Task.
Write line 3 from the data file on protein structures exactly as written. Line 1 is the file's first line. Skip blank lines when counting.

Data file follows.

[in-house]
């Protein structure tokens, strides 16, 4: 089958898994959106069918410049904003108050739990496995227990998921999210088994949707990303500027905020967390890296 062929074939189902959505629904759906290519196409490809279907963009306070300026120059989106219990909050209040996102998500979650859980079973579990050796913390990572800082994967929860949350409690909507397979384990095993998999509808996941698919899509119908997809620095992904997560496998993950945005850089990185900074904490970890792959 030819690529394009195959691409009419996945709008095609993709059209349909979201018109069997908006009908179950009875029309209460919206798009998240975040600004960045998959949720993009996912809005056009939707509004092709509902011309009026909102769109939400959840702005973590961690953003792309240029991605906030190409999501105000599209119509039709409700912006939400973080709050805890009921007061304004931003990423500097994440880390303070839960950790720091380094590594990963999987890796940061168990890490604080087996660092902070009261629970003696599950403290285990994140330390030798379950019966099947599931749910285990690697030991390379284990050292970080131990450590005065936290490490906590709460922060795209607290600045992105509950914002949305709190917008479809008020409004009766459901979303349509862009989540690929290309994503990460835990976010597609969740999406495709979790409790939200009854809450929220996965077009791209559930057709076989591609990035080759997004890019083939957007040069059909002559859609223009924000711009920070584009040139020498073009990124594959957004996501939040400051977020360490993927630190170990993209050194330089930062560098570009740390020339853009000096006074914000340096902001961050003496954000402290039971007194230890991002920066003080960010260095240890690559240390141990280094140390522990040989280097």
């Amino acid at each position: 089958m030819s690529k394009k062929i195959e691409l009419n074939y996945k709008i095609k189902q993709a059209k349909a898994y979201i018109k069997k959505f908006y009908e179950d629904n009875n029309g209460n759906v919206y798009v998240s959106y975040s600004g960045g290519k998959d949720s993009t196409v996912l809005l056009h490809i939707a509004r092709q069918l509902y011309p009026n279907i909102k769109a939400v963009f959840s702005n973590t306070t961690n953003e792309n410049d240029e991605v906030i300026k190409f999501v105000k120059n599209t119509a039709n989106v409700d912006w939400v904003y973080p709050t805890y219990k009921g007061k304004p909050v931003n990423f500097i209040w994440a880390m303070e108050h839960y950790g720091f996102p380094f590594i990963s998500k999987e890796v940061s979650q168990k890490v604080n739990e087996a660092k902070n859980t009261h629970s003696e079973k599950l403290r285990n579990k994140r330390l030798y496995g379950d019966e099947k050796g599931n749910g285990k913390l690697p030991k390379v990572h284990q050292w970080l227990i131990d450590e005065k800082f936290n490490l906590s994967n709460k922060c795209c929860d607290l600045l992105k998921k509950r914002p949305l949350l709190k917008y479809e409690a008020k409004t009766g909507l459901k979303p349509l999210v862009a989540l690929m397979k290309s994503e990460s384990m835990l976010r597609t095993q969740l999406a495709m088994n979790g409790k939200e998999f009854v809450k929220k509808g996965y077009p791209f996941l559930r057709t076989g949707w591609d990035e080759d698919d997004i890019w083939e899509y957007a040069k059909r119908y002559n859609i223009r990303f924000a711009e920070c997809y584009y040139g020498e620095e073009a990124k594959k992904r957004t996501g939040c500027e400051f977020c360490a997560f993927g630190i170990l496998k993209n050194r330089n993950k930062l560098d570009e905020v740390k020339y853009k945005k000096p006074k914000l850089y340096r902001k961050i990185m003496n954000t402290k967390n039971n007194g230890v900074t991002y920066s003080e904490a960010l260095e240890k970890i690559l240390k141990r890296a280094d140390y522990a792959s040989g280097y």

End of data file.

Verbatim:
């Amino acid at each position: 089958m030819s690529k394009k062929i195959e691409l009419n074939y996945k709008i095609k189902q993709a059209k349909a898994y979201i018109k069997k959505f908006y009908e179950d629904n009875n029309g209460n759906v919206y798009v998240s959106y975040s600004g960045g290519k998959d949720s993009t196409v996912l809005l056009h490809i939707a509004r092709q069918l509902y011309p009026n279907i909102k769109a939400v963009f959840s702005n973590t306070t961690n953003e792309n410049d240029e991605v906030i300026k190409f999501v105000k120059n599209t119509a039709n989106v409700d912006w939400v904003y973080p709050t805890y219990k009921g007061k304004p909050v931003n990423f500097i209040w994440a880390m303070e108050h839960y950790g720091f996102p380094f590594i990963s998500k999987e890796v940061s979650q168990k890490v604080n739990e087996a660092k902070n859980t009261h629970s003696e079973k599950l403290r285990n579990k994140r330390l030798y496995g379950d019966e099947k050796g599931n749910g285990k913390l690697p030991k390379v990572h284990q050292w970080l227990i131990d450590e005065k800082f936290n490490l906590s994967n709460k922060c795209c929860d607290l600045l992105k998921k509950r914002p949305l949350l709190k917008y479809e409690a008020k409004t009766g909507l459901k979303p349509l999210v862009a989540l690929m397979k290309s994503e990460s384990m835990l976010r597609t095993q969740l999406a495709m088994n979790g409790k939200e998999f009854v809450k929220k509808g996965y077009p791209f996941l559930r057709t076989g949707w591609d990035e080759d698919d997004i890019w083939e899509y957007a040069k059909r119908y002559n859609i223009r990303f924000a711009e920070c997809y584009y040139g020498e620095e073009a990124k594959k992904r957004t996501g939040c500027e400051f977020c360490a997560f993927g630190i170990l496998k993209n050194r330089n993950k930062l560098d570009e905020v740390k020339y853009k945005k000096p006074k914000l850089y340096r902001k961050i990185m003496n954000t402290k967390n039971n007194g230890v900074t991002y920066s003080e904490a960010l260095e240890k970890i690559l240390k141990r890296a280094d140390y522990a792959s040989g280097y």